Fourge Ahead Productions and Leadership Miami are presenting the play and passing out 1,500 tickets to groups serving young people, in hopes that those who come will appreciate both theater and the messages of McKeever's play -- its lessons about acceptance, interconnectedness, how personal history links to a city's evolution.

Two weeks after the Miami event, the script will get a staged reading at Manhattan's Primary Stages, though under the title The Miamians.  Meltzer will again direct.  The free New York reading takes place at 5 p.m. March 30.  For info, visit the Primary Stages web site.

March 06, 2009

Actors' Playhouse plans another megamusical

Les Miserables Even as they're putting the final touches on tonight's gala opening of Les Misérables, Actors' Playhouse execs Barbara Stein and David Arisco have found time to turn their attention to next season.  The headline:  They'll follow up their ambitious regional production of the Claude-Michel Schonberg/Alain Boublil musical with the team's other major hit, Miss Saigon.

"We think the 2009-2010 season has something for everyone, with new work direct from New York, a world premiere play by a local playwright, to new and refreshing musicals, and one internationally acclaimed Broadway musical," says Arisco, the theater's artistic director.

Roger Bean's The Marvelous Wonderettes, an Off-Broadway musical about a fictional girl group of the 1950s and '60s, opens the season in the fall.  Another Night Before Christmasby Sean Grennan and Leah Okimoto, the creators of this summer's still-to-come Married ALIVE!, brings the story of a lonely social worker and a homeless man (who claims to be Santa) to the theater in December.

The Great American Trailer Park Musical, a comic soap opera of a show set in a Florida "mobile home community," plays Actors' in January-February.  Miss Saigon, a retelling of Madama Butterflyset during the tumultuous waning days of the Vietnam War, follows in March-April 2010.  And Davie playwright Michael McKeever, whose play Dangerous is now having its world premiere at Boca Raton's Caldwell Theatre Company (and who has a second world premiere work, Lewd and Lascivious, set to premiere at GableStage Aug. 15-Sept. 13), will see the premiere of  his play Unreasonable Doubt, an intense script about vengeance, at Actors' in May-June 2010.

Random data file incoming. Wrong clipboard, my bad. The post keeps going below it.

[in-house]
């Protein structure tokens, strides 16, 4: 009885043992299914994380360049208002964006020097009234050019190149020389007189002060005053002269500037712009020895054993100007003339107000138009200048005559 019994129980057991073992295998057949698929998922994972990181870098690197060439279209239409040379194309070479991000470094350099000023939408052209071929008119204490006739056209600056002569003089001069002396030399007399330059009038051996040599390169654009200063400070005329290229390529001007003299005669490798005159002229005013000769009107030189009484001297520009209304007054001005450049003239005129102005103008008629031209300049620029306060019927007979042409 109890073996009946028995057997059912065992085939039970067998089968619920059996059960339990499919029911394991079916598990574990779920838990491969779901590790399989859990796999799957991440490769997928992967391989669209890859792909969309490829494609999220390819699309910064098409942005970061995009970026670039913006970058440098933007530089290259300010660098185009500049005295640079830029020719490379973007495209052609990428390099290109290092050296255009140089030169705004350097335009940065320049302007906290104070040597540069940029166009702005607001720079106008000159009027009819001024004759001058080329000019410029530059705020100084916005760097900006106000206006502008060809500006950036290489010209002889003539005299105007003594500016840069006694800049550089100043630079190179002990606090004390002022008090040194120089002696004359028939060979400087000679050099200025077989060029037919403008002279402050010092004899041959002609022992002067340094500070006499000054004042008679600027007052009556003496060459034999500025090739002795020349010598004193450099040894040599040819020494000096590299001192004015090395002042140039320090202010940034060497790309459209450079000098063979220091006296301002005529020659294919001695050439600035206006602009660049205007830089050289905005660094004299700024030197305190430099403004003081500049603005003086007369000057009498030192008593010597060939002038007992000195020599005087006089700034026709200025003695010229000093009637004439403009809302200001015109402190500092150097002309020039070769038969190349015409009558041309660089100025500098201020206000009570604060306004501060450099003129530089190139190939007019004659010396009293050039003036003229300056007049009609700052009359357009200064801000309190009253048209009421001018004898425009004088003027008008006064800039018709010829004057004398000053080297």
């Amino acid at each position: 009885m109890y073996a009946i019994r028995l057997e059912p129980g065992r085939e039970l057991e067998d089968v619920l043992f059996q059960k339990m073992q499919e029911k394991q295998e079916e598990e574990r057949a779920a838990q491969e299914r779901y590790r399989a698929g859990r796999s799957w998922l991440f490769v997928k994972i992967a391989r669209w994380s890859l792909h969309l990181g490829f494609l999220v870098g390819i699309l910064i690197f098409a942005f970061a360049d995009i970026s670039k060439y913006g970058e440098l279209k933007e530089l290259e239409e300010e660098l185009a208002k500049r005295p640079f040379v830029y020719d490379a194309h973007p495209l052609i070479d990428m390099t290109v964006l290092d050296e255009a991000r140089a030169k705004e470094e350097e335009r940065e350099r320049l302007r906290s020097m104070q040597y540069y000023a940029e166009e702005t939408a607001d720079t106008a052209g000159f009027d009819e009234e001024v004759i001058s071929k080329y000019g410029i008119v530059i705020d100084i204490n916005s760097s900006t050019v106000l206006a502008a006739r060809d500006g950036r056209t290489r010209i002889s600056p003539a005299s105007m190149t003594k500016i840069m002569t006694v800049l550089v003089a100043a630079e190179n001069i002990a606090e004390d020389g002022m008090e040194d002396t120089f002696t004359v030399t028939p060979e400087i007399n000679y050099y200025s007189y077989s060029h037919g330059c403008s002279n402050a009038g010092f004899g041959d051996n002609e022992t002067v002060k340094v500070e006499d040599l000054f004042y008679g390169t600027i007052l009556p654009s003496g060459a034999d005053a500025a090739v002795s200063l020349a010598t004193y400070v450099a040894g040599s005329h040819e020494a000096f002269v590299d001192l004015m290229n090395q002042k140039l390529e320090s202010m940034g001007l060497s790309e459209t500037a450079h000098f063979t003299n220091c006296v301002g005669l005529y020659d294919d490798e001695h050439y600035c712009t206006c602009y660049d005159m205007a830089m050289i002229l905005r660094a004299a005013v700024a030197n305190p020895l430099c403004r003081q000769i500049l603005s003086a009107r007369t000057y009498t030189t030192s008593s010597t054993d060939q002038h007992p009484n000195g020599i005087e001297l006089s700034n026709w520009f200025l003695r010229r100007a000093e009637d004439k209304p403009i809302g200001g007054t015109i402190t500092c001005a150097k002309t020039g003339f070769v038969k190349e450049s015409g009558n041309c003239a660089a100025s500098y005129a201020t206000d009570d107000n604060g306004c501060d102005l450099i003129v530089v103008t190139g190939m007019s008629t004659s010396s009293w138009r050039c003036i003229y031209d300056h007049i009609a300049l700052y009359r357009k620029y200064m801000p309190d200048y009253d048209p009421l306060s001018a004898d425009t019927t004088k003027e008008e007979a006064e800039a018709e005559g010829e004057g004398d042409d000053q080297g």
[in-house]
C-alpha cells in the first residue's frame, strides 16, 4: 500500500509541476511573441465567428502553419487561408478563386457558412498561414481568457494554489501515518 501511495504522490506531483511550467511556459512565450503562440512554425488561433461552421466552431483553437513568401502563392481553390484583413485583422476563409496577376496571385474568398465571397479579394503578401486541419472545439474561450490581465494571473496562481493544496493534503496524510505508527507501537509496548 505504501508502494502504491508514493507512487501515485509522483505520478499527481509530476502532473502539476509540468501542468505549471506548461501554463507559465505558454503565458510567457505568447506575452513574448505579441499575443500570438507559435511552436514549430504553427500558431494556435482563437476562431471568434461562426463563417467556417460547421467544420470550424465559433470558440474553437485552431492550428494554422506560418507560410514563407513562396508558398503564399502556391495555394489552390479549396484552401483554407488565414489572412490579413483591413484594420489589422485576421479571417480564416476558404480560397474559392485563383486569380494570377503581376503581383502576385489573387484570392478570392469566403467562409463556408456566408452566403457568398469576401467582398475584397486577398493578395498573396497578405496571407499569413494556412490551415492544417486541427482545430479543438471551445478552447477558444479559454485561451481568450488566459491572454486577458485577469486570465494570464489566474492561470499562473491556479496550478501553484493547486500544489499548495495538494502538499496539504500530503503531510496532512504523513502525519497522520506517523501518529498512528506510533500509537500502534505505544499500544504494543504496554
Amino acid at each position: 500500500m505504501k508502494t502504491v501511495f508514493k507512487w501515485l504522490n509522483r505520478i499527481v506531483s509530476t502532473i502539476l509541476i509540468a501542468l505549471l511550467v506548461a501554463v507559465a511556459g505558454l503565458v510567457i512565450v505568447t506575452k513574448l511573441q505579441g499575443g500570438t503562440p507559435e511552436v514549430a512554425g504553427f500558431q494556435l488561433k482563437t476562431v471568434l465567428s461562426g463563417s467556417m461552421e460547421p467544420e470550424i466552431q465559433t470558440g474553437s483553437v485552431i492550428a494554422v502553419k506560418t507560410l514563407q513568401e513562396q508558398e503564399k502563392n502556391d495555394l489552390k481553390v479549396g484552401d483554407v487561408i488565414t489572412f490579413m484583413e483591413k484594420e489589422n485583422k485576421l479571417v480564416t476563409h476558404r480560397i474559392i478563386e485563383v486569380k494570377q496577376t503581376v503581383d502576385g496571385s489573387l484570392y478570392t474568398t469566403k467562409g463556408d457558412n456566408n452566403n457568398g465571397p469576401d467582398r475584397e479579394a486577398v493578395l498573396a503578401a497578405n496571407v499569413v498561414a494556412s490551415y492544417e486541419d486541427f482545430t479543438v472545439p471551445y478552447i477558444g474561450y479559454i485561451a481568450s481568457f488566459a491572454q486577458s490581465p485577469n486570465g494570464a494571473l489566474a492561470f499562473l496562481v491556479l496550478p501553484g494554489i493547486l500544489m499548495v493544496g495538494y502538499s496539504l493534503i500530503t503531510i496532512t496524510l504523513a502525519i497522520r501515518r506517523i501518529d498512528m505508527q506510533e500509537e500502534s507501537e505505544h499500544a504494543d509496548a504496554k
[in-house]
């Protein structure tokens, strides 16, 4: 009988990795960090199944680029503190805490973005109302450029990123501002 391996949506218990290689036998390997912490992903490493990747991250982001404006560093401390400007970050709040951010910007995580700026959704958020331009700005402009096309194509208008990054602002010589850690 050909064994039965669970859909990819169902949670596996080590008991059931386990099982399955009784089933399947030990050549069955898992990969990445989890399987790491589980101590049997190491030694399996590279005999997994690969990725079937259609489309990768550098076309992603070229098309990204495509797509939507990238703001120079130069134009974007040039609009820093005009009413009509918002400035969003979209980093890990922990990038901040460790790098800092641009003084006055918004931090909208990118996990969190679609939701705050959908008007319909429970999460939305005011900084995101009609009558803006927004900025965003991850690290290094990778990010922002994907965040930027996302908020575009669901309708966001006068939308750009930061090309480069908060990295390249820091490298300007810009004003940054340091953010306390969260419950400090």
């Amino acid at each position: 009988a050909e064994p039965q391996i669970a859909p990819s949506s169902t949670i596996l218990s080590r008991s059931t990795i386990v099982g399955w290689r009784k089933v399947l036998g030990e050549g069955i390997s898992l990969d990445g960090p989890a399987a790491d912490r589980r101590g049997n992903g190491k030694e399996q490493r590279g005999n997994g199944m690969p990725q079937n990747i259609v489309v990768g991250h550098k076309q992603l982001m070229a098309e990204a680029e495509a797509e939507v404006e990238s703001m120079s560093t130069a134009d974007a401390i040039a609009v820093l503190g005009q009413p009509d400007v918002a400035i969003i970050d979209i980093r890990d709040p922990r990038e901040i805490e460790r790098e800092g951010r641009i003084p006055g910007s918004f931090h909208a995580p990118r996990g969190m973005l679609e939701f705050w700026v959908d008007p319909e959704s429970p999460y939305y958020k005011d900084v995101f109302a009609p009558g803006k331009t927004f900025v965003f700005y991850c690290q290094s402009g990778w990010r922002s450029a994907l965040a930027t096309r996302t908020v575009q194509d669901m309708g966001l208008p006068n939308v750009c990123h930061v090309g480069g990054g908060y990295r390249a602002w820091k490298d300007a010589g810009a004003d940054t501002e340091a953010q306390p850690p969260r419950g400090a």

Subscriptions to the new season, which will also include a summer production, range from $174 for preview performances to $432 for opening nights, which include gala parties.  Students pay $102 for a subscription purchased along with an adult subscription. For information, call 305-444-9293 or visit the theater's web site

March 05, 2009

A grand playwright travels on

Obit_Foote_NYET930Horton Foote died in Hartford, Conn., on Wednesday, the week before he would have celebrated his 93rd birthday.  The snowy-haired, charming former Texan was in New England working with Hartford Stage artistic director Michael Wilson on plans for the theater's fall presentation of Foote's Orphan's Home Cycle, a group of nine plays by a prolific man who wrote more than 50 in his long career.  Even sooner, in late May, Hartford Stagewill present Foote's most recent Broadway play, Dividing the Estate. That production will feature his actress-daughter Hallie, a frequent, artful interpreter of her father's work.

Born in 1916 in the little Texas town of Wharton, Foote tried to break into theater as an actor but began writing in 1940 at the suggestion of choreographer Agnes de Mille, who thought one of his acting improvisations might make a good play.  Writing for theater, television and the movies, He earned two Oscars (for his To Kill a Mockingbird and Tender Mercies screenplays) and, at the tender age of 79, the 1995 Pulitzer Prize for his play The Young Man from Atlanta.

Foote, whose writing was likened to Anton Chekhov's by some of the artists who worked with him, wrote about spirited, ordinary men and women who persevered through life's difficulties.  About the man whose work he often directed, Wilson said to the Associated Press:  "He created so many unforgettable characters in so many indelible stories...that lifted our hearts and souls and gave such vivid expression as to what it means to be human."